Joe Biden reconsiders his personal bubble, and House Democrats try to pry the Mueller report out of William Barr's hands. Let's get into Wednesday's top news.
But first, a bedtime story: Do you sleep on the same side of the bed every night? This couple swap sides randomly, and Twitter is obviously freaking out about it.
An American ambushed overseas
A massive search-and-rescue effort is underway in Uganda after an American tourist and her local guide were ambushed and kidnapped by four armed men demanding a $500,000 ransom, Ugandan police said. The attack took place Tuesday in the Queen Elizabeth National Park, a sprawling wildlife refuge 200 miles from the capital, Kampala. The American was identified by police as Kimberley Sue Endecott, 35, from California, who was taken along with her Ugandan driver when their vehicle was ambushed by the gunmen, Reuters reported.
The Mueller report. The evidence. The House wants it all.
The House Judiciary Committee voted Wednesday to authorize a subpoena for special counsel Robert Mueller’s full report and evidence, potentially setting up a historic legal clash with the Justice Department. The panel voted to authorize subpoenas for evidence from several of President Donald Trump’s former advisers, including strategist Steve Bannon, communication director Hope Hicks and Chief of Staff Reince Priebus. Though the committee didn't issue the subpoenas immediately, it's the first step by Congress to try to force Attorney General William Barr to release Mueller’s entire confidential report about Russian interference in the 2016 election.
Joe Biden just wanted 'human connection'
Former Vice President Joe Biden vows to be "more mindful and respectful" of personal space in a video response Wednesday to allegations of inappropriate conduct. In a video, the potential 2020 presidential candidate promises to be more "mindful and respectful" of people's personal space. At least four women accused him of unwanted touching and kissing. Biden, who is considering a bid for the White House in 2020, said his touching was all about making a "human connection."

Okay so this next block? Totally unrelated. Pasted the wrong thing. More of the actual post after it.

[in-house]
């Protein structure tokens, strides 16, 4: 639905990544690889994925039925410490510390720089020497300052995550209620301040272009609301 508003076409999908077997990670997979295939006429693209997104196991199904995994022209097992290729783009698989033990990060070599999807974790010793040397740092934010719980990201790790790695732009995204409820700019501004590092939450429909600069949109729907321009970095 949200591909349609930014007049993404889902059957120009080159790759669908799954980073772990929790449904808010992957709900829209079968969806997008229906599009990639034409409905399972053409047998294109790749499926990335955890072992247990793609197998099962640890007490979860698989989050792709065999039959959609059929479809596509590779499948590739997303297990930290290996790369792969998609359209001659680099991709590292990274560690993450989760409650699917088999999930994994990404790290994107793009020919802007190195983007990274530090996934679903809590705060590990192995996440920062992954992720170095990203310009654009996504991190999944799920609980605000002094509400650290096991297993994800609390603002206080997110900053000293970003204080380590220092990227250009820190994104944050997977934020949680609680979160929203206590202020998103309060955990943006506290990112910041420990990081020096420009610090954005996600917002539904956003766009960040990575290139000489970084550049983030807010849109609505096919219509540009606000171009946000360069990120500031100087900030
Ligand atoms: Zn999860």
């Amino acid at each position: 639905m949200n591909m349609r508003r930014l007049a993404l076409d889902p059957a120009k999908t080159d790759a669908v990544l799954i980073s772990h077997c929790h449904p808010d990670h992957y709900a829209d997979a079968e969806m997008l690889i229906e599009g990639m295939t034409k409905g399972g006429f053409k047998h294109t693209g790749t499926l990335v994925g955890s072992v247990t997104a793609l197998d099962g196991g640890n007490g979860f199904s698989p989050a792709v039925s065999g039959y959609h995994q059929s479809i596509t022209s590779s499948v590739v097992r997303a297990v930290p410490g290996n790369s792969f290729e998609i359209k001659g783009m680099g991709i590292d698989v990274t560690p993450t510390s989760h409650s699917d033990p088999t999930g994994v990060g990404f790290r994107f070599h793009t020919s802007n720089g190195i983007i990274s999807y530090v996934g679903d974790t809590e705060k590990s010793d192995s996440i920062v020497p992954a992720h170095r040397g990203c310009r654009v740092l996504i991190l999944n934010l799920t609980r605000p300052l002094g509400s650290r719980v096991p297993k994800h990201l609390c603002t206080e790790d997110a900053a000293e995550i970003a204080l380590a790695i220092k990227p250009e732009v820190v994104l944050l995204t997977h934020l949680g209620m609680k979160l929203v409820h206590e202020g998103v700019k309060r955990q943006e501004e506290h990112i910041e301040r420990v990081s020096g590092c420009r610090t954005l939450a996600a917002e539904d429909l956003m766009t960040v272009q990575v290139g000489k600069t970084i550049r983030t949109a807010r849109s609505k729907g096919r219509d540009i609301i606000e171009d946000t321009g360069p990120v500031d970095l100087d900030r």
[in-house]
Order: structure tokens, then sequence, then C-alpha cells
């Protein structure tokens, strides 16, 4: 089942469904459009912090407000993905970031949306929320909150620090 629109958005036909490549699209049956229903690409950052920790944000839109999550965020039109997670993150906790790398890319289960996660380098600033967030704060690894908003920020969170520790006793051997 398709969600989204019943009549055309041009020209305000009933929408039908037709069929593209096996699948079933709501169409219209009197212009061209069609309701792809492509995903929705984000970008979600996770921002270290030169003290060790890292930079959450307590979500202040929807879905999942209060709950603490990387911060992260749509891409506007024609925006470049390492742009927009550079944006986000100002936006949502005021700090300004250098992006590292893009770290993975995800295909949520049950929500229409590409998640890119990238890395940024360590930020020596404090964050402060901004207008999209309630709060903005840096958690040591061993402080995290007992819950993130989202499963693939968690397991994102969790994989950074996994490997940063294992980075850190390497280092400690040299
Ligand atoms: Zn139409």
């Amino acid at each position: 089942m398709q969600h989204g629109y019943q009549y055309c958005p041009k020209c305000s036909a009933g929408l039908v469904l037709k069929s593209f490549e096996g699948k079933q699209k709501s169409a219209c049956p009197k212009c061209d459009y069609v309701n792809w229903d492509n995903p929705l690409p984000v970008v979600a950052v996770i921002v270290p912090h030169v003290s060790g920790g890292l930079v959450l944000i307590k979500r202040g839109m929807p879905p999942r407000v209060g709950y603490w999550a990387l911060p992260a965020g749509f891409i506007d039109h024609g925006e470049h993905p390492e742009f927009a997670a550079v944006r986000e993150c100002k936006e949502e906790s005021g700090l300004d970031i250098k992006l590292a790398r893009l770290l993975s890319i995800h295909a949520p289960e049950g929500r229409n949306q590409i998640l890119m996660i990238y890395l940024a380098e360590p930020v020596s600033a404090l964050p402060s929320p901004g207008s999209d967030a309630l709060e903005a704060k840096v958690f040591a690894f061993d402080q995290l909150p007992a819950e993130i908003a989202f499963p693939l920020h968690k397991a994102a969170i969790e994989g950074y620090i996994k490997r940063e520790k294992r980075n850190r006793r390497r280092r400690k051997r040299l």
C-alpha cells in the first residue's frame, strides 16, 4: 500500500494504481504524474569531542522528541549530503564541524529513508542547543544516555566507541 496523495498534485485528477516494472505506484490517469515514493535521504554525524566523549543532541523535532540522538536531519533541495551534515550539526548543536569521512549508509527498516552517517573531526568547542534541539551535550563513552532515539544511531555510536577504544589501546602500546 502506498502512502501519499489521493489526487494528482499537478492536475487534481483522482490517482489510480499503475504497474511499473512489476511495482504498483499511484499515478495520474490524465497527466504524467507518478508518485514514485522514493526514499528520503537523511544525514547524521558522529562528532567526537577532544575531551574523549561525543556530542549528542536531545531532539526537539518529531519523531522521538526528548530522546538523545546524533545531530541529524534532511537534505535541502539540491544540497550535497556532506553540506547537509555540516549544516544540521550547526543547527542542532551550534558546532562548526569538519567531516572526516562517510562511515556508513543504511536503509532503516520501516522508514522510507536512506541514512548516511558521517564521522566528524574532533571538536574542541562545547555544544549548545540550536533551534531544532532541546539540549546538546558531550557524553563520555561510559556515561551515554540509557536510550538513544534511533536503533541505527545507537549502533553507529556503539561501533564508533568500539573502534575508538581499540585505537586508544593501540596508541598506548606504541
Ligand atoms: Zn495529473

- Thousands of cats died in USDA experiments. The tests are being halted.
- 757 live tarantulas were seized near Manila's international airport.
- Two actresses appeared in court on charges tied to the massive college admissions scandal.
- New York City drivers will soon have to pay to sit in traffic.
- Sarah Palin is embarrassed she wasn't invited to John McCain's funeral.
- Miley Cyrus sat in a Joshua tree. Some fans are upset.
Vote to save these TV shows
TV favorites such as "Madam Secretary," "Blindspot" and "The 100" could be canceled this season – but your vote could help save them. USA TODAY's 22nd annual Save Our Shows survey asks you to pick which of 26 series deserve another season – and which should be canceled for good. Speak now, or potentially lose "The Passage" forever.
No one's seen a black hole photo before. We all will soon.
They've captured our imaginations for decades, but nobody had actually photographed a black hole – until now. Next Wednesday, scientists will unveil humanity's first photo of a black hole, the European Space Agency said. The photo will be of "Sagittarius A," a supermassive black hole at the center of the Milky Way. Aren't black holes, well, black, and thus invisible? Yes – therefore the image we're likely to see will be of the "event horizon," the edge of the black hole where light can't escape.
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This article originally appeared on USA TODAY: She was kidnapped in Uganda. They want $500K.